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What does "COMMUNITY PROPERTY WITH RIGHT OF SURVIVORSHIP" Mean?

Q. I am considering a divorce. I have found the deed to our home, and I see that the grant deed by which we took title is held like this "to Jim ... and Mary ..., husband and wife, as Community Property, with Right of Survivorship." What does this mean for me?


A. There are several very important consequences that flow from this language. The way is which title is held (or "form of title") is also called "vesting." Everything I say here applies to title for any form of property - bank or brokerage accounts, for instance, as well as any kind of real estate and the types of personal property for which we use title documents.

First, a "right of survivorship" means that if one party dies - but only before a final judgment of termination of the marriage of domestic partnership, or where a termination of marital status or partnership status occurs before the rest of the case is resolved in judgment form, the party that survives them inherits 100% of the dying party's share of the community property. It does not matter that there exist a Will or Estate document that purports to create a different transfer upon death. Where a right of survivorship exists there is no need to probate an estate in order to obtain full title - all that is required is that a Affidavit of Death of Joint Tenant be recorded with the County Recorder for the County where the real property is located. A Death Certificate must be attached to it. The transfer is then complete.

For other forms of property, as with jointly held bank accounts, the same results occur. However instead of recording an Affidavit of Death with the County Recorder's Office, a Certified Copy of the Death Certificate is simply provided to the banking institution. As a practical matter vehicle titles are different in the sense (a) they are filed with any DMV office in California and (b) the title language rarely references "community property" or 'rights of survivorship', and instead titles the property to Jim "and" "or" Mary. I will have to discuss the rules relating to inheritances and surviving widows and widowers in a different blog.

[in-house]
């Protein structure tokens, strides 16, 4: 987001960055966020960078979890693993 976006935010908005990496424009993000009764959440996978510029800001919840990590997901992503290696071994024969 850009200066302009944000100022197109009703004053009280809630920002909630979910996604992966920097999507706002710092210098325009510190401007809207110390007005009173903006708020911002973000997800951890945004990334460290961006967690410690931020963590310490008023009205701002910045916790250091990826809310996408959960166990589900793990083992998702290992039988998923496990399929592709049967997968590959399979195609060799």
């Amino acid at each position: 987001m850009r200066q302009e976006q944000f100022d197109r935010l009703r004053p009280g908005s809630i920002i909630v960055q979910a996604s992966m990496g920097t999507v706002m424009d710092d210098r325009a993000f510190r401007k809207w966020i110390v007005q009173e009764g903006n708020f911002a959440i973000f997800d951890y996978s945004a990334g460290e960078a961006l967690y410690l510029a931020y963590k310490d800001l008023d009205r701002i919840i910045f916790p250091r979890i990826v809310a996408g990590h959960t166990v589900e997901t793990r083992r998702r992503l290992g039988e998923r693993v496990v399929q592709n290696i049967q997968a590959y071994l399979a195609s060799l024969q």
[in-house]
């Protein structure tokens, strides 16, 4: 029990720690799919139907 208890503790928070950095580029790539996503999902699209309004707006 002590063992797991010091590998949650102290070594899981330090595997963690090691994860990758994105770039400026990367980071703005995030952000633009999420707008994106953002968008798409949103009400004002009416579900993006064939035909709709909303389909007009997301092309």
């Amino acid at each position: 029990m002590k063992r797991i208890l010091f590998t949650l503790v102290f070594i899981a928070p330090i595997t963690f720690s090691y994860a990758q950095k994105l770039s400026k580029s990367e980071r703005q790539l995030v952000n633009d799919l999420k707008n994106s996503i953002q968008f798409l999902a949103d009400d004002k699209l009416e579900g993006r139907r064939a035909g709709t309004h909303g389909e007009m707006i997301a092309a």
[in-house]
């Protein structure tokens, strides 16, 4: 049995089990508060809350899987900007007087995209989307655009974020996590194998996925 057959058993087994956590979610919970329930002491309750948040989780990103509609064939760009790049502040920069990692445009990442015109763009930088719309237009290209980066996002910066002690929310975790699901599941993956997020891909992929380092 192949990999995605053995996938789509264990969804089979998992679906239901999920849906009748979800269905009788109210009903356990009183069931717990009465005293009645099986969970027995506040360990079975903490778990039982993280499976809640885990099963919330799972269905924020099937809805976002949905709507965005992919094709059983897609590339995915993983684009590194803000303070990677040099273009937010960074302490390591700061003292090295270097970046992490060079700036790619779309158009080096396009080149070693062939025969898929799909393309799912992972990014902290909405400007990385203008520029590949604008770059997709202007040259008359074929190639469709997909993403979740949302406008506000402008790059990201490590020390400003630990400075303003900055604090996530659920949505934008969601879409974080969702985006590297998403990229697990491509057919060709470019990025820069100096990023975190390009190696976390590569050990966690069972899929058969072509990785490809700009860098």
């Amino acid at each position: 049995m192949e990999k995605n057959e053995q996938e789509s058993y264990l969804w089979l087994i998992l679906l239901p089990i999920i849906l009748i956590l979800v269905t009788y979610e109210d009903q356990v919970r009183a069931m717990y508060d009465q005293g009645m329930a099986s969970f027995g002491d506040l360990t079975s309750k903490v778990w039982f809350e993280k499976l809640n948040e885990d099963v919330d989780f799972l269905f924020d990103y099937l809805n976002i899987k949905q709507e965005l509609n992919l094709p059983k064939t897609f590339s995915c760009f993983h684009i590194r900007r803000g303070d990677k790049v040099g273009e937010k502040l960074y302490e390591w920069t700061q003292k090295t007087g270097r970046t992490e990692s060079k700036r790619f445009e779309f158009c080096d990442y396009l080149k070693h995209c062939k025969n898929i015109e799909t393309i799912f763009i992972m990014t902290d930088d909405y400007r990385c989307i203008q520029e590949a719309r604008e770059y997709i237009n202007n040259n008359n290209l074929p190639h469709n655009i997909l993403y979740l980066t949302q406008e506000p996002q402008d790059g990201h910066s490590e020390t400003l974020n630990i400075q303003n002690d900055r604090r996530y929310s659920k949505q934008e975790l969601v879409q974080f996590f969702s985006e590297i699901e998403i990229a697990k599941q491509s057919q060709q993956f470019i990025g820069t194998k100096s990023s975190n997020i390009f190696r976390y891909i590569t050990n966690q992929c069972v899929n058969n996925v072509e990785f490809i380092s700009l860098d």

Second, if a party dies after a Final Judgment dissolving a marriage or domestic partnership, or after a "status termination" before final judgment, but title to the property has never been changed for whatever reason then there is no automatic right of survivorship - in legal effect, the survivorship rights were terminated (severed) upon the by operation of law as a consequence of the Status Termination.

Likewise, if a party to a divorce proceeding dies before the termination of status then the survivorship right controls (see below). Since people don't expect this, something lawyers call a "Blair warning" based upon a particular appellate decision is set forth in the Family Law Summons Form FL-110 that no one ever seems to actually read (hopefully your lawyer told you about it).

This is one reason by marital bifurcations can have unforeseen consequences and should be taken seriously when another spouse in the course of a divorce seeks to terminate status before the entire case is resolved by Final Judgment.

Third, in California when property is vested in both parties as "CP with right of survivorship" it is the equivalent of a "joint tenancy." All the same rules apply. Thus, what we are speaking to applies whether the "CP with right of survivorship" language was used for more common "to Jim and Mary as Joint Tenants is used."